Painting the body was easy. It's not easy to cut out, but the paint job is certainly easier than doing the paint on my Miata body for the M05.
Just a few words of advice. First, pearl white, is not a solid coat, and needs a backing white paint. Second, be sure to let your coats dry, and use very thin coats when painting over an existing coat.
The decal job, is big. But covers up most sins.
The wings are usually molded "inside out." so you need to do all the masking instead of trusting the build in overspray mask.
All done, it looks a bit like this.
It's a good looking buggy. At least the desert gator is. The Holiday Buggy, and other hard body buggys look pretty good too. But are a good bit heavier. I bought this for running on the local off road track while my on road batteries are charging.
So how about yours?
I bought a Desert Gator. Which is about the same as the Sand Viper, minus the speed control. As opposed to something like the Super Fighter G, which has bushings, and friction dampers, it's got CVA shocks and bearings throughout.
Sadly, the bearings are "just" shielded, as opposed to sealed. But it's definitely something.
So instead of going to the track I've been jumping off of things. It handles stairs happily. It jumps well. On high traction surfaces, it will even wheelie!
With the stock motor, it's slow enough that it handles being run into things very well. It's also fast enough to impress people. (if not someone who's really into r/c...)
When I bought mine, I also bought one for a friend of mine. We built ours slightly differently.
My car is built light. I have a Turnigy D-Spec shorty steering servo. A 2600mah 90c, ultra shorty battery pack, and team blue spektrum receiver. It's very light, to get the correct ride height I only need about 3mm of preload.
The other buggy, is set up with a standard size steering servo, and a compact 4600mah battery pack. It needed almost twice as much preload to get the ride height proper.
Both cars are a blast to drive. But there are some things were both looking to improve.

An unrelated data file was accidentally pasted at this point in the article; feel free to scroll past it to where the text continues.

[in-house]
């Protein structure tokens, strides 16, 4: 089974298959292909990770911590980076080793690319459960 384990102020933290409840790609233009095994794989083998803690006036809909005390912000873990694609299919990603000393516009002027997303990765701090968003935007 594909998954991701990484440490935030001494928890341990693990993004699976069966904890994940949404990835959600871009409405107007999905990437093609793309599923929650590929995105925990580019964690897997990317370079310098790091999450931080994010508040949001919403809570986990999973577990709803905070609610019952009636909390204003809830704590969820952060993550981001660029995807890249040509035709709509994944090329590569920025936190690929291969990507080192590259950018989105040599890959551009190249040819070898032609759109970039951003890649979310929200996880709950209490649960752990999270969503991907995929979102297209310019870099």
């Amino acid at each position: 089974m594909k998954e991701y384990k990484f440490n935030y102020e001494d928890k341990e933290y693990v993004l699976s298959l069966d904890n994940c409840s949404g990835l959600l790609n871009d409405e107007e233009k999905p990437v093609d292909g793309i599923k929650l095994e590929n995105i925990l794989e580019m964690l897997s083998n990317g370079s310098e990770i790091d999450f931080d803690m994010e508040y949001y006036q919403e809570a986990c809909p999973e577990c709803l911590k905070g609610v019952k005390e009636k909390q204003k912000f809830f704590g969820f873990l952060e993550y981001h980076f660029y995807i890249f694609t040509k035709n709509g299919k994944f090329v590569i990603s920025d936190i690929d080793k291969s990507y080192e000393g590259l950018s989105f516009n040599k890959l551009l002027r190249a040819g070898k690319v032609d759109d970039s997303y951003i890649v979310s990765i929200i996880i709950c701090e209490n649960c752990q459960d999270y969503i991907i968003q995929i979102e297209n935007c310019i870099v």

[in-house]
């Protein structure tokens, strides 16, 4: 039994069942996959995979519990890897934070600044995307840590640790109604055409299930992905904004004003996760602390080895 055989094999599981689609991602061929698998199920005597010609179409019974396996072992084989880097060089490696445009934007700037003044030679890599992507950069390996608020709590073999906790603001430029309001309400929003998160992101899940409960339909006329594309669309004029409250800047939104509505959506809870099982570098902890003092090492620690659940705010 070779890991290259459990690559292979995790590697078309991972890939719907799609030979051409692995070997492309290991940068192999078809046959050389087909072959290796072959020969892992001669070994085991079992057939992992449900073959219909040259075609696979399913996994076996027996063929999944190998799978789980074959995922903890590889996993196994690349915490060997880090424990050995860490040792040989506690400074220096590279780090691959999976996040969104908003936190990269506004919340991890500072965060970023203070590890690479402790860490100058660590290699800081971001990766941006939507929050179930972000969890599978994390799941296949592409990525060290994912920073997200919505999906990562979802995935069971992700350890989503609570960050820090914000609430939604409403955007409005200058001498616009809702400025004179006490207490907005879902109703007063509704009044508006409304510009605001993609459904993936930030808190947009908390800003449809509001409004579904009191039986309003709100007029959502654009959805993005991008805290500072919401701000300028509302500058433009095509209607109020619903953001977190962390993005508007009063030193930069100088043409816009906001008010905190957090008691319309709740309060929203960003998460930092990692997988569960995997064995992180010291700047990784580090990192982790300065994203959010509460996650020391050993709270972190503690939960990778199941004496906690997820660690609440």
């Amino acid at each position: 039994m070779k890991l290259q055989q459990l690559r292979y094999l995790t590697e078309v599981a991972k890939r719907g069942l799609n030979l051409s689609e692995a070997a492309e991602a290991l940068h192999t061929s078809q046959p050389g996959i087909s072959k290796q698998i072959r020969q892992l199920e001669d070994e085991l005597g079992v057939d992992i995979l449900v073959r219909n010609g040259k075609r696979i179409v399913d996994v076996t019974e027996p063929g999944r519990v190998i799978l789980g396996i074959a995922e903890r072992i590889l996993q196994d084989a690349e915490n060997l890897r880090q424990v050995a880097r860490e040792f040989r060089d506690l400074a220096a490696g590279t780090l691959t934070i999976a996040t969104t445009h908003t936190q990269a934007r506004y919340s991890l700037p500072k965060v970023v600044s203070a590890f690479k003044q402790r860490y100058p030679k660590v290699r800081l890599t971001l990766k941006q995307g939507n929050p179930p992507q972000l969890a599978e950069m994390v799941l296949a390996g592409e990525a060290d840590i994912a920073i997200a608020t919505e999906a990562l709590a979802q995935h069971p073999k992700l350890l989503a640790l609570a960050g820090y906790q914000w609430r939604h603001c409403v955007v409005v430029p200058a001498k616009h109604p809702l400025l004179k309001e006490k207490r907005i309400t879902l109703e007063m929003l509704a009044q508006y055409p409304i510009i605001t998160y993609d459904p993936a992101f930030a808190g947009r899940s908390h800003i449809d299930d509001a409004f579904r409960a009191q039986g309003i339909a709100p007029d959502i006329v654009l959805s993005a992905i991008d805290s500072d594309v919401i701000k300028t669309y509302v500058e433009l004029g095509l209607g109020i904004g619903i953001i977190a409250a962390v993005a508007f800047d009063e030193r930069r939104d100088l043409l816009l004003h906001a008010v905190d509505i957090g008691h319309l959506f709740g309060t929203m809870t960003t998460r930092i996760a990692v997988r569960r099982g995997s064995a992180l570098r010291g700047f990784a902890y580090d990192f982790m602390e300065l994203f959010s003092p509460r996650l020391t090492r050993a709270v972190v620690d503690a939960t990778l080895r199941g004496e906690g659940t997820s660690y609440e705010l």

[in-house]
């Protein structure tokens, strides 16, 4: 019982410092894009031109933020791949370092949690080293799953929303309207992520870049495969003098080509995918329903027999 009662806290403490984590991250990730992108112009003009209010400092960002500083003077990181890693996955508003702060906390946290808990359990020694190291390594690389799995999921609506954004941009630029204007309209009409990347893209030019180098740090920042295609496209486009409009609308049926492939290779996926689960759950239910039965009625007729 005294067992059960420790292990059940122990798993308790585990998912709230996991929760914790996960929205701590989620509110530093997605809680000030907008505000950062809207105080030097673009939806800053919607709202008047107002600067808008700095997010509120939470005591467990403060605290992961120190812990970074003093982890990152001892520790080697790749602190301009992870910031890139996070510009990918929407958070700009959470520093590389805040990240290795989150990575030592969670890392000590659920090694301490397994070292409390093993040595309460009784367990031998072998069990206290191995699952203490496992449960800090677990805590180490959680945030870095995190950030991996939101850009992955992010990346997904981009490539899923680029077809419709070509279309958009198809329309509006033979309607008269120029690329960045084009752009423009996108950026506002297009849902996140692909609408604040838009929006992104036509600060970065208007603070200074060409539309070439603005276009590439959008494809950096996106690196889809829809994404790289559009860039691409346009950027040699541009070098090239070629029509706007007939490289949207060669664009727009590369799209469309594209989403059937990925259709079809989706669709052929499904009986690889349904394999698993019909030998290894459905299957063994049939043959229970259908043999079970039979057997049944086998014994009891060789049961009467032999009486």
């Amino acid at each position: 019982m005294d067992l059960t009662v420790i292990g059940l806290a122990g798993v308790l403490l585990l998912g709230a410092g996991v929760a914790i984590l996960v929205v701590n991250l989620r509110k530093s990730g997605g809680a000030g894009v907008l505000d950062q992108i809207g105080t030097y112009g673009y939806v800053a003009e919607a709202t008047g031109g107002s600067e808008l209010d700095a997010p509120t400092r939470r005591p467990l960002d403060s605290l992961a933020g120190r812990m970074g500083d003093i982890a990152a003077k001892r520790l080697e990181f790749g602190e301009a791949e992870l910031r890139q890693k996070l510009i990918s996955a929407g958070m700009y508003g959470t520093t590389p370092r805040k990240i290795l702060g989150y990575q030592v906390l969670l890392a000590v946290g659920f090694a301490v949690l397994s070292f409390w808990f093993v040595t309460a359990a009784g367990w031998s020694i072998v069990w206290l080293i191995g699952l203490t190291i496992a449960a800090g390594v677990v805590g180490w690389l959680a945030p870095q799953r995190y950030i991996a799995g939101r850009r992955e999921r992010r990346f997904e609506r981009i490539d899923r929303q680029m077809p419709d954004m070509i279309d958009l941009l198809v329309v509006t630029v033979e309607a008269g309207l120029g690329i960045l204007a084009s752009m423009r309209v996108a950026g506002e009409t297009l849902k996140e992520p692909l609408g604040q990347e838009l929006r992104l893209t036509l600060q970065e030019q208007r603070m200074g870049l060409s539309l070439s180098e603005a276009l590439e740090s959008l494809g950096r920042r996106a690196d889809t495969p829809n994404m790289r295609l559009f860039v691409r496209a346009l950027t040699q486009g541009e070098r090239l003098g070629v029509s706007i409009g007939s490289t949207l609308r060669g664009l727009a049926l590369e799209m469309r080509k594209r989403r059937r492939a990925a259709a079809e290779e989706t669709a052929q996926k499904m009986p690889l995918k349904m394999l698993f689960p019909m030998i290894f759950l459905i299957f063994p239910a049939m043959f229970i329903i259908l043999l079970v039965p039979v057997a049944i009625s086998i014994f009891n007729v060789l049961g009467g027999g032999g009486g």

What needs fixing.
With many low end cars, it's tempting to go nuts "fixing" everything on the car. Eventually you end up deep into a car, where you could have just spent the same money and bought something better right off the bat.
Realistically, this is why I bought the Desert Gator, as opposed to a Super Fighter. Adjustable upper links, Bearings, and CVA shocks is a lot of value.
The car could really use a ball diff. Or sealing the gear diff, and filling it with something really goopy.
A brace between the front shock towers should help the cars tendency to bounce the front end over ridges.
There is some room to run bigger pinions, but you'll need to enlarge the motor mounting holes.
How can I buy a DT-02, whats the best to buy?
The list is long. https://tamiyabase.com/index.php?option=com_joodb&view=article&id=104&joobase=21&Itemid=1063#models-with-dt-02-chassis
- 93031 Super Fighter G Black edition
- 58340 Super Fighter G
- 58344 Desert Gator
- 58374 Sand-Viper
- 58401 Neo Falcon
- 58470 Holiday Buggy 2010
- 58485 Super Fighter GR
- 84212 Holiday Buggy (2010) Red version
- 58500 Sand Rover 2011
- 58522 Street Rover
- 58511 Nissan Titan
- 58536 Super Fighter GR (Violet Racer)
- 58553 Fighter Buggy SV
- 58615 RC Buggy Kumamonbajon
- 49475 DT-02 MS
If it were still in production, the "car to have" would be the DT-02 MS. Sadly, it's long past it's production run. Today, the car to buy is the Sand-Viper. It comes with bearnigs, CVA shocks, adjustable upper suspension links, and an ESC. (one that supports brushless motors too!)
The cars start at $100. They're a lot of car for $100.